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Spotify’s new licensing deal eases path to going public

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    Spotify’s agreement with the Universal Music Group is a global, multiyear deal, the companies announced today. Spotify’s licensing contracts with all three major record companies had long since expired, and Universal’s deal, the first to be renewed, will put pressure on the other major labels, Sony and Warner, to follow suit.

After two years of on-and-off negotiations, Spotify and the world’s biggest record company have finally agreed to a licensing deal that paves the way for Spotify to go public and gives the music industry more flexibility in how new albums are streamed.

Spotify’s agreement with the Universal Music Group — whose hundreds of artists include Drake, U2, the Weeknd and Lady Gaga — is a global, multiyear deal, the companies announced Tuesday. Spotify’s licensing contracts with all three major record companies had long since expired, and Universal’s deal, the first to be renewed, will put pressure on the other major labels, Sony and Warner, to follow suit.

For Spotify, the deal removes a major obstacle to going public. The streaming music company, which has been valued by investors at more than $8 billion, has by far the largest service of its kind, with 50 million paying subscribers and at least another 50 million who listen to music on Spotify’s free tier, which has advertising. But without contracts in place guaranteeing the presence of the music on its service — Universal controls around a third of all music sales around the world — the company would have difficulty attracting investors on the public markets.

In 2015, its most recently disclosed period, Spotify had $2.2 billion in revenue but lost $194 million.

The Universal deal includes a concession that the music industry has long sought, and which Spotify has fought hard against: The service will now let Universal and its artists withhold new releases for two weeks from its free tier, which pays far lower royalties than the paid version. Spotify’s refusal to offer this flexibility was one of the reasons that Taylor Swift removed her music from the service in late 2014, an episode that exposed to the public the tensions underlying the streaming revolution.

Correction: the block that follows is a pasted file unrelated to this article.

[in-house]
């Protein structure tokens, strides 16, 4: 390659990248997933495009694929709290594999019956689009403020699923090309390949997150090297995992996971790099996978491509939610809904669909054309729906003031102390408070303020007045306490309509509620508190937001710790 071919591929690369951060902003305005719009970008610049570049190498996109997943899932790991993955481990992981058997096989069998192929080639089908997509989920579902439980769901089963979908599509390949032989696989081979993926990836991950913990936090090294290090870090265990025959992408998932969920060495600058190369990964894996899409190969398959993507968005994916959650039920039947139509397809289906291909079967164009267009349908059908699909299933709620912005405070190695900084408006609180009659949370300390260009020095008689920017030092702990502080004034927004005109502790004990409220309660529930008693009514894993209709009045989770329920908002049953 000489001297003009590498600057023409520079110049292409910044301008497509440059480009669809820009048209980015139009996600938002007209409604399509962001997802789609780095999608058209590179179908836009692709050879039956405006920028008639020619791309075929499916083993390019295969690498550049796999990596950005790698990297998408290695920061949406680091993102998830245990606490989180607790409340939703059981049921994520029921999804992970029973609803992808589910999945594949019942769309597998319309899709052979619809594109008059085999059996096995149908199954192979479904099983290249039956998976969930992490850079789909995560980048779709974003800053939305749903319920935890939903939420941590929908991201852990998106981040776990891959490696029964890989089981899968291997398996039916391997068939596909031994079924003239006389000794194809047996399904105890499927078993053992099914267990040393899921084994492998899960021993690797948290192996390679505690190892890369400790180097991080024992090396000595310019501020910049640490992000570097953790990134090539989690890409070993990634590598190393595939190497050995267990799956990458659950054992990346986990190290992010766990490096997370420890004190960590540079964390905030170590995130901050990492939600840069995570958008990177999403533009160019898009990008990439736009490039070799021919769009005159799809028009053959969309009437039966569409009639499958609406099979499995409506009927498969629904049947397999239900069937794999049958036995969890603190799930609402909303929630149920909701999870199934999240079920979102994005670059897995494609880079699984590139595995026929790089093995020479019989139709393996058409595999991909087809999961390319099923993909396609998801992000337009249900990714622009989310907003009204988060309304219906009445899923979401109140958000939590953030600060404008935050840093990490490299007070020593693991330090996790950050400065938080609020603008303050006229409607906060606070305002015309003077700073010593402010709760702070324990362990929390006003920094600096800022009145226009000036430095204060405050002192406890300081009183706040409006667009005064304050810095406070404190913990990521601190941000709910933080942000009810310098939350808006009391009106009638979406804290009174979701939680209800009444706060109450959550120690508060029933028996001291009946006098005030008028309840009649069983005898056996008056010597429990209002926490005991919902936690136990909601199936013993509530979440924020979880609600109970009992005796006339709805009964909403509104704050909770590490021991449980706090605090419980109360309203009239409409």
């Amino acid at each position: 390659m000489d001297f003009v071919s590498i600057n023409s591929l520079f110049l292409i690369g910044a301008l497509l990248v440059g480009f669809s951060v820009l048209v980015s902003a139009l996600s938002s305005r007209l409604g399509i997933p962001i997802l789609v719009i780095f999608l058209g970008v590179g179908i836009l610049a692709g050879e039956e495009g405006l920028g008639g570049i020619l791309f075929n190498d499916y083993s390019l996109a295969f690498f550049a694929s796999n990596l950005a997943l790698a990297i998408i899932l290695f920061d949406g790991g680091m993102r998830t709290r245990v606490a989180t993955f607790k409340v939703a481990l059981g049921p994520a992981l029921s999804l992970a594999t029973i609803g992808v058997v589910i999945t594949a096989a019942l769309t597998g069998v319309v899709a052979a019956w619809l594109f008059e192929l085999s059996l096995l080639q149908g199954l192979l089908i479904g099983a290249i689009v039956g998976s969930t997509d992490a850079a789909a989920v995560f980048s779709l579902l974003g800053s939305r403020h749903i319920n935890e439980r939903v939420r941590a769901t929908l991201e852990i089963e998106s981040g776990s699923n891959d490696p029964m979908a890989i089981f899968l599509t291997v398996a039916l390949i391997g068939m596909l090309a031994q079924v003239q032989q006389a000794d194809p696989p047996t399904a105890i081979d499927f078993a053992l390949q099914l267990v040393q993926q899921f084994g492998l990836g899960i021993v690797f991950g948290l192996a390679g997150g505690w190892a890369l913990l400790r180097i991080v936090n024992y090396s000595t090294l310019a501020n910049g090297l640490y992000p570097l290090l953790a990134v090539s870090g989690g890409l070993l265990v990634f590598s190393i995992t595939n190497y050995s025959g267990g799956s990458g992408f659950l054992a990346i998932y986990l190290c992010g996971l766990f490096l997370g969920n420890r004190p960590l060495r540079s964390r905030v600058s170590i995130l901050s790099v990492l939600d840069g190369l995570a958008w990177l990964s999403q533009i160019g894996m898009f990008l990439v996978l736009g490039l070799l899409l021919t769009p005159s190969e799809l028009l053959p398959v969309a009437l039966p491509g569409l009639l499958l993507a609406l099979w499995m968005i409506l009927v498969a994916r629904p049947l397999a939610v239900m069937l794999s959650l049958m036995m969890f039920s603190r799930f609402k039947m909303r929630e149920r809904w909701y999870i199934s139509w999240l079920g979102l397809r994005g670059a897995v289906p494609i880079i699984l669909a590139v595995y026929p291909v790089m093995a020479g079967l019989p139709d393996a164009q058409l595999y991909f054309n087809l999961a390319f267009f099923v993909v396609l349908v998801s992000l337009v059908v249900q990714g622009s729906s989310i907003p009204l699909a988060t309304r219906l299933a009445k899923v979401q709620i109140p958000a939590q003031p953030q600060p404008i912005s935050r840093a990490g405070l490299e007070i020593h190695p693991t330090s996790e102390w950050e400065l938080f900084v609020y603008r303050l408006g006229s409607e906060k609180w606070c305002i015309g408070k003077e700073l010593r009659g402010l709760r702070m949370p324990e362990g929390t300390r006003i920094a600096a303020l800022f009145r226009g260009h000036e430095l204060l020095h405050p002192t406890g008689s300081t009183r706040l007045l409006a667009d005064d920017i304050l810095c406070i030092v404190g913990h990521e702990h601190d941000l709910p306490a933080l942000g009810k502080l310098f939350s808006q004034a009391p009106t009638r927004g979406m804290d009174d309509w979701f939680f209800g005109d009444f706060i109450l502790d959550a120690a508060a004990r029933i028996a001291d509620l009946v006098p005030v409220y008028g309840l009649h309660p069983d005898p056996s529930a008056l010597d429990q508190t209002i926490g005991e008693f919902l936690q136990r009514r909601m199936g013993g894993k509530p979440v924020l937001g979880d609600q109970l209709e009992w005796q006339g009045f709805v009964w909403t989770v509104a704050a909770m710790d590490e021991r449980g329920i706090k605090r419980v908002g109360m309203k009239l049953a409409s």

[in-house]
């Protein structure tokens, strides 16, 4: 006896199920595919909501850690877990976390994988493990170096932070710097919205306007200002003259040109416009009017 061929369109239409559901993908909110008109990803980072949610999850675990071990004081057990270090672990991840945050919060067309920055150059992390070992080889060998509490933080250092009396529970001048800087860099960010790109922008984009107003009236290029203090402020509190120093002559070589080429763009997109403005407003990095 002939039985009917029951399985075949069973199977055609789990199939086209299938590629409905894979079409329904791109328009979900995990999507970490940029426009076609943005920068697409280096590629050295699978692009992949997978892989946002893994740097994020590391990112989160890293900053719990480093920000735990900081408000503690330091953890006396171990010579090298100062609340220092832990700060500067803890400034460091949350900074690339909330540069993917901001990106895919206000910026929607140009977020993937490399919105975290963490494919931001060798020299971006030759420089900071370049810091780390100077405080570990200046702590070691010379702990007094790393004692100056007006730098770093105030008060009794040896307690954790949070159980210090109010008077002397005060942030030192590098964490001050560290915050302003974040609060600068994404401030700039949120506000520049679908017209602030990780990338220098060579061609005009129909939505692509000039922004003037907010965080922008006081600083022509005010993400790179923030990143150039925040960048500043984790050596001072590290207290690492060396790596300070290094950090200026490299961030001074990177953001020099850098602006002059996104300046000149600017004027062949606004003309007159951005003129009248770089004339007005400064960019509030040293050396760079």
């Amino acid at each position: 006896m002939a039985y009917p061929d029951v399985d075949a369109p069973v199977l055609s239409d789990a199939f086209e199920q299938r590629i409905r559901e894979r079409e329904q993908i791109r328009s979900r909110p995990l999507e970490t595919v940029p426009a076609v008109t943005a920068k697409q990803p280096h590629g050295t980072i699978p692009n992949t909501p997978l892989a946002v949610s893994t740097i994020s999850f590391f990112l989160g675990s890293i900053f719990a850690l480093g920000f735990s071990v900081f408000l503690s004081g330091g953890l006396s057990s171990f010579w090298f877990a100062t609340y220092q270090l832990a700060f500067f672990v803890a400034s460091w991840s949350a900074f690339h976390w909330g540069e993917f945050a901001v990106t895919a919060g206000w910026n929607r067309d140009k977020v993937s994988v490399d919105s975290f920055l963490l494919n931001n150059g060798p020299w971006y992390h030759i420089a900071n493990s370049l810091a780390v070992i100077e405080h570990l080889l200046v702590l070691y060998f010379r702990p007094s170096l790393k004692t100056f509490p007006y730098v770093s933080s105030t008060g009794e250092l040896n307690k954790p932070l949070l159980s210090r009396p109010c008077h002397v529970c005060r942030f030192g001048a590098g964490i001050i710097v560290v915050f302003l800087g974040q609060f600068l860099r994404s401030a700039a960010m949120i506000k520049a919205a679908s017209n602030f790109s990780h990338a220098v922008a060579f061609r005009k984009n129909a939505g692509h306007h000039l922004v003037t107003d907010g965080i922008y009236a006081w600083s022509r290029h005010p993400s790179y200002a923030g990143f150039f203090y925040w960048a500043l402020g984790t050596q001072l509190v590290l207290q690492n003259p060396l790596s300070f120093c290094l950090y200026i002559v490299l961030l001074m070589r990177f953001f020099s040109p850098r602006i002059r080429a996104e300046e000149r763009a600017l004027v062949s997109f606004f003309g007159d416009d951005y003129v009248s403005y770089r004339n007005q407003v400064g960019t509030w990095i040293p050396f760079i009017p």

“Starting today, Universal artists can choose to release new albums on premium only for two weeks, offering subscribers an earlier chance to explore the complete creative work, while the singles are available across Spotify for all our listeners to enjoy,” Daniel Ek, the chief executive and co-founder of Spotify, said in a statement.

In exchange, Spotify is getting a concession of its own: a reduction in royalty rates. The companies did not disclose the financial terms of the new contract, but according to three people briefed on its terms, the deal allows Spotify to cut the royalties it pays for Universal’s recordings to about 52 percent, from about 55 percent.

This change is contingent on Spotify reaching certain subscriber goals over the term of the contract, said these people, who were not authorized to discuss confidential terms. The royalties that Spotify pays for recordings are separate from those that are paid to songwriters and music publishers, which amount to about 10 percent.

Lucian Grainge, the chief executive of Universal, noted in a statement that streaming now makes up a majority of the revenue for record labels.

“Our challenge,” Grainge said, “is transforming that upturn into sustainable growth.”

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